As Permit Deadline Looms, New Yorkers Urge Cuomo To Block Northern Access Export Pipeline

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By Diana Strawblow, Joseph Gibson, and Lia Oprea for Sierra Club – LAlbany, NY — With less than two weeks left before the New York State Department of Environmental Conservation (DEC) must grant or deny critical permits for National Fuel’s proposed Northern Access Pipeline, New Yorkers and allies from neighboring states gathered in the state capital to protest the controversial project. Landowners facing eminent domain, conservationists and concerned residents marched from DEC headquarters to the capitol building, where they spoke of the threat the pipeline would pose to their health, safety, air, water and livelihoods. The group also delivered copies of a letter signed by more than 140 organizations, businesses and faith communities calling on the DEC and Governor Andrew Cuomo to deny air and water permits for the 99-mile pipeline.

New Yorker's Multi-Billion Dollar Corporate Welfare For Three Nuclear Reactors

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By Jon Campbell for Democrat and Chronicle – ALBANY – A state-approved bailout of three upstate nuclear power plants was the focus of a legislative hearing Monday, but New York’s top energy officials declined to attend. The state Assembly held a hearing Monday on the state’s “zero-emissions credit” plan, which kicks in on April 1 and will require ratepayers across the state to pay several billion dollars over 12 years to keep open the three aging plants, including the R.E. Ginna Nuclear Power Plant near Rochester. The hearing, however, was absent the key decision-makers in Gov. Andrew Cuomo’s administration who were behind the initiative.

New York Protesters Camp Out At Goldman Sachs To Oppose Trump

Demonstrators chant while in their sleeping bags outside of Goldman Sach's Lower Manhattan headquarters during a protest against the Wall Street bank's ties to the incoming administration of U.S. President-Elect Donald Trump in New York, U.S., January 17,2017. REUTERS/Bria Webb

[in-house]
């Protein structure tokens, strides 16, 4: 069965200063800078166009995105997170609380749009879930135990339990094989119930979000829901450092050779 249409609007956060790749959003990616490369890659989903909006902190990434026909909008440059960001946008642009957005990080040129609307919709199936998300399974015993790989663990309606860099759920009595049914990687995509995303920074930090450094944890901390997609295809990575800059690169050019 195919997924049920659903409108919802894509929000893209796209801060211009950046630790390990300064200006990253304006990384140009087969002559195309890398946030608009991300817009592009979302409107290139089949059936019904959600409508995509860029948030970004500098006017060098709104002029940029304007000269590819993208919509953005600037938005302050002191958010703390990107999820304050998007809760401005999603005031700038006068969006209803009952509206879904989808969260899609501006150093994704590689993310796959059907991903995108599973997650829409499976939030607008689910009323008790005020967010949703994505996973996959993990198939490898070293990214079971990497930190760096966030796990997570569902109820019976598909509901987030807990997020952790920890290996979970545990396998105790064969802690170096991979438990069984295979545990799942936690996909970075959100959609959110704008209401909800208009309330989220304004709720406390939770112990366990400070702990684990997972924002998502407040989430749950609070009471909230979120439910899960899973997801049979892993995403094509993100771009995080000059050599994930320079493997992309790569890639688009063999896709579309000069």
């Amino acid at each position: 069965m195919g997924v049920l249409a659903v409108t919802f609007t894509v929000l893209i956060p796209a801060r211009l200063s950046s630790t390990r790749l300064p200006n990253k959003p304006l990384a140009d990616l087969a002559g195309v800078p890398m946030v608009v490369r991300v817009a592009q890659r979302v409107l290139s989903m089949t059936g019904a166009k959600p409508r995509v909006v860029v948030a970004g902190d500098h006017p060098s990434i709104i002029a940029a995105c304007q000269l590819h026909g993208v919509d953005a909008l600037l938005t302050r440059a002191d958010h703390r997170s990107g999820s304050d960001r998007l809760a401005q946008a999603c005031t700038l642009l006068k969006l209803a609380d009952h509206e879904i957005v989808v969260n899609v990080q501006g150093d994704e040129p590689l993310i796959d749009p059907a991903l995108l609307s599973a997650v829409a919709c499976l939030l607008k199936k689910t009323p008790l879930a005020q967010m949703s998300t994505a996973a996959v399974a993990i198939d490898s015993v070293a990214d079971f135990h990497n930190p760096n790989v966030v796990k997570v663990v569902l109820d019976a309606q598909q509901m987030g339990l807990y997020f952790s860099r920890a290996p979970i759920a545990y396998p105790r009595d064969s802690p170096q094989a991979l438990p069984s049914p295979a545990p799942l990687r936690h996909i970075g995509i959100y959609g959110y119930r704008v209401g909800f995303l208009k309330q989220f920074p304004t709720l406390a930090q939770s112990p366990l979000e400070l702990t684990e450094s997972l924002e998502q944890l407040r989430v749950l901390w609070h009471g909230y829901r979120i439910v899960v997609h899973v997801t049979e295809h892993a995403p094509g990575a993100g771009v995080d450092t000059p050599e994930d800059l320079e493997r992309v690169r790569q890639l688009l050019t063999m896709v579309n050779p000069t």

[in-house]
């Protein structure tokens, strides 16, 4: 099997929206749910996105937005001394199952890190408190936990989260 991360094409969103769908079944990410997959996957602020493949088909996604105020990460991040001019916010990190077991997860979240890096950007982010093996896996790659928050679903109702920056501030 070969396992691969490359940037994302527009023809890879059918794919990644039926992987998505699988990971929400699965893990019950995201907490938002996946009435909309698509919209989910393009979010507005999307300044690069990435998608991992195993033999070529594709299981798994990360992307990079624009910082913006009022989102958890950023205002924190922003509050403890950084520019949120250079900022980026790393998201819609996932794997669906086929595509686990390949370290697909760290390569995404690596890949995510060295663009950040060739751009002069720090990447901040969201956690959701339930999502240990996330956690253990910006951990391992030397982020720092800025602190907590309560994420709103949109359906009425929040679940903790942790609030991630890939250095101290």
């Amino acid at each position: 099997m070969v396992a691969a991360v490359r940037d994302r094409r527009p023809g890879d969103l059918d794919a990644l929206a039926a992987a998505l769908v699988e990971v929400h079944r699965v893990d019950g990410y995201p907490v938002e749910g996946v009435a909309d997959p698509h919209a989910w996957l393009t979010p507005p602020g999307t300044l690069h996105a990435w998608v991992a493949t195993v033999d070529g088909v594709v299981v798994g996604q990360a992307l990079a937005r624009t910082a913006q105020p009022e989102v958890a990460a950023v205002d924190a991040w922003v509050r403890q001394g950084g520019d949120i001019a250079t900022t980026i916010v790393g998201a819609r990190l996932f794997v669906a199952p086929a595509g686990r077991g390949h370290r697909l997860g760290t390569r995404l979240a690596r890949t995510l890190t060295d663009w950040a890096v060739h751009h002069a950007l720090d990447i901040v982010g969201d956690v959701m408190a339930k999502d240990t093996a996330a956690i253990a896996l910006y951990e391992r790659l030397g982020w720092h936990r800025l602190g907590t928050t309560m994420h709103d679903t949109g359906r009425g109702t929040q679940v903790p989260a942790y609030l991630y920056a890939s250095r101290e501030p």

By Staff of Reuters – Dozens of protesters gathered outside of Goldman Sachs Group Inc headquarters on Tuesday to rally against President-elect Donald Trump’s picking several former executives of the Wall Street bank for top jobs in his administration. Some of the 50 or so protesters wore swamp-monster masks in reference to Trump’s pledge to “drain the swamp” that he said Washington has become and get rid of special interests. About 20 of them brought sleeping bags, intending to camp outside 200 West Street until Trump’s inauguration on Friday. Goldman Sachs security guards sent employees and guests to entrances on the north side of the building on the rainy evening as protesters unrolled green sleeping bags on the southwest corner.

Pipeline Protesters Have Message For Cuomo

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By Mia Summerson for Niagara Gazette – AMHERST — Locals who have been vocally opposed to the construction of a natural gas pipeline and related structures in Niagara Country attempted to get their message to Gov. Andrew Cuomo during his State of the State address on Monday. Despite frigid temperatures, protestors stood outside the University at Buffalo’s Center for the Arts to request that the governor take action by denying the state Department of Environmental Conservation’s water permit for the project. The Northern Access Pipeline, proposed by National Fuel, includes constructing a pipeline between Wheatfield and Pendleton…

Momentive Workers Fight Trump’s Billionaire Appointee Schwarzman

By Carol Simpsons

By Philip Guelpa for WSWS – With the strike of 700 workers against Momentive Performance Materials in Waterford, New York, north of Albany, entering its third month and the plant manned with scab labor, it is clear the company is determined to break the workers’ resistance to sweeping concessions. At the same time, the International Union of Electrical Workers/Communications Workers of America (IUE/CWA), Locals 81359 and 81380, have collaborated in the slow strangulation of the strike. The company is seeking major cuts in health care, pensions and other benefits.

‘Massive Fleet’ Of Buses Now Taking New Yorkers To Women’s March

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By Catherine Pearson for The Huffington Post – The Women’s March on Washington is happening. It has permits. It has a starting location. More than 150,000 people have indicated on Facebook that they will be there ― a number that grows by the day. Now march organizers are helping attendees get from New York City to Washington D.C., running what the New York City chapter of the Women’s March described in a statement as a “massive fleet of buses.” The buses will pick up marchers in 56 neighborhoods, traveling 70 distinct routes, and return to the city the same day. Tickets cost $62 (plus tax) round-trip. “It is our highest priority to ensure that this march is accessible for people from every demographic in New York.